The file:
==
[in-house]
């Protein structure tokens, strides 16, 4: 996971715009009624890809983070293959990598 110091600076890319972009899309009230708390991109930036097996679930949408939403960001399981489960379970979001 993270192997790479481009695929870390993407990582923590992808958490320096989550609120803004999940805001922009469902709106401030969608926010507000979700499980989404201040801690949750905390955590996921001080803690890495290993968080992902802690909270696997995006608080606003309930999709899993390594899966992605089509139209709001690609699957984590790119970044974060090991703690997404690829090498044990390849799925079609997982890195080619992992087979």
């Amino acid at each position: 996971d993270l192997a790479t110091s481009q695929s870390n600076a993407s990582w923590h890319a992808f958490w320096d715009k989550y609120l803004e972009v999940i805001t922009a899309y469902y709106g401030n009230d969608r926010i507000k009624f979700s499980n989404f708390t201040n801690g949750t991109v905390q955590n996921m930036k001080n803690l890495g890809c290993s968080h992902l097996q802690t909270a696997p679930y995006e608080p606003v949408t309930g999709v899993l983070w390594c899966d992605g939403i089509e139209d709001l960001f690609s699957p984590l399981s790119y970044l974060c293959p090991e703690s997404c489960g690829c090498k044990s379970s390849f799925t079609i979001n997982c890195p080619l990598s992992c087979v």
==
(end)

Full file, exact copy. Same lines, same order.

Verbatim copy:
[in-house]
């Protein structure tokens, strides 16, 4: 996971715009009624890809983070293959990598 110091600076890319972009899309009230708390991109930036097996679930949408939403960001399981489960379970979001 993270192997790479481009695929870390993407990582923590992808958490320096989550609120803004999940805001922009469902709106401030969608926010507000979700499980989404201040801690949750905390955590996921001080803690890495290993968080992902802690909270696997995006608080606003309930999709899993390594899966992605089509139209709001690609699957984590790119970044974060090991703690997404690829090498044990390849799925079609997982890195080619992992087979």
């Amino acid at each position: 996971d993270l192997a790479t110091s481009q695929s870390n600076a993407s990582w923590h890319a992808f958490w320096d715009k989550y609120l803004e972009v999940i805001t922009a899309y469902y709106g401030n009230d969608r926010i507000k009624f979700s499980n989404f708390t201040n801690g949750t991109v905390q955590n996921m930036k001080n803690l890495g890809c290993s968080h992902l097996q802690t909270a696997p679930y995006e608080p606003v949408t309930g999709v899993l983070w390594c899966d992605g939403i089509e139209d709001l960001f690609s699957p984590l399981s790119y970044l974060c293959p090991e703690s997404c489960g690829c090498k044990s379970s390849f799925t079609i979001n997982c890195p080619l990598s992992c087979v």